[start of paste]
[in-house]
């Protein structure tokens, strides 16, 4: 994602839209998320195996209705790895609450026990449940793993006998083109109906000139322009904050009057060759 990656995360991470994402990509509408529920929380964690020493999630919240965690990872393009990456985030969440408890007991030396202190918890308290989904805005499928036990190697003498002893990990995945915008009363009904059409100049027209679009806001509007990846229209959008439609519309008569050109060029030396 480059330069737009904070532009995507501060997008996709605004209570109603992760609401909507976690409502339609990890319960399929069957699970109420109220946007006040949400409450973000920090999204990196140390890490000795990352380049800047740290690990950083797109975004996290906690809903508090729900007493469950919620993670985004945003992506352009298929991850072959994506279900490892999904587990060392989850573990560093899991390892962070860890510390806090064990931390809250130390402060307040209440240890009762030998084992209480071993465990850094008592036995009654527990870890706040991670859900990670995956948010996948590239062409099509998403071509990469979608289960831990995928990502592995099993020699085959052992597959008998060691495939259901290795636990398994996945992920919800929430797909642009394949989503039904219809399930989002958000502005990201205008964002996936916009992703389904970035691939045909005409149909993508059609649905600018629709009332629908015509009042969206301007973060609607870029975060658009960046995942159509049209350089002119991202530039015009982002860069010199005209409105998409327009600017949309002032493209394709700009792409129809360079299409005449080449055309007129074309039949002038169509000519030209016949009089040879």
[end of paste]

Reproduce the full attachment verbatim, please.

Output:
[in-house]
């Protein structure tokens, strides 16, 4: 994602839209998320195996209705790895609450026990449940793993006998083109109906000139322009904050009057060759 990656995360991470994402990509509408529920929380964690020493999630919240965690990872393009990456985030969440408890007991030396202190918890308290989904805005499928036990190697003498002893990990995945915008009363009904059409100049027209679009806001509007990846229209959008439609519309008569050109060029030396 480059330069737009904070532009995507501060997008996709605004209570109603992760609401909507976690409502339609990890319960399929069957699970109420109220946007006040949400409450973000920090999204990196140390890490000795990352380049800047740290690990950083797109975004996290906690809903508090729900007493469950919620993670985004945003992506352009298929991850072959994506279900490892999904587990060392989850573990560093899991390892962070860890510390806090064990931390809250130390402060307040209440240890009762030998084992209480071993465990850094008592036995009654527990870890706040991670859900990670995956948010996948590239062409099509998403071509990469979608289960831990995928990502592995099993020699085959052992597959008998060691495939259901290795636990398994996945992920919800929430797909642009394949989503039904219809399930989002958000502005990201205008964002996936916009992703389904970035691939045909005409149909993508059609649905600018629709009332629908015509009042969206301007973060609607870029975060658009960046995942159509049209350089002119991202530039015009982002860069010199005209409105998409327009600017949309002032493209394709700009792409129809360079299409005449080449055309007129074309039949002038169509000519030209016949009089040879």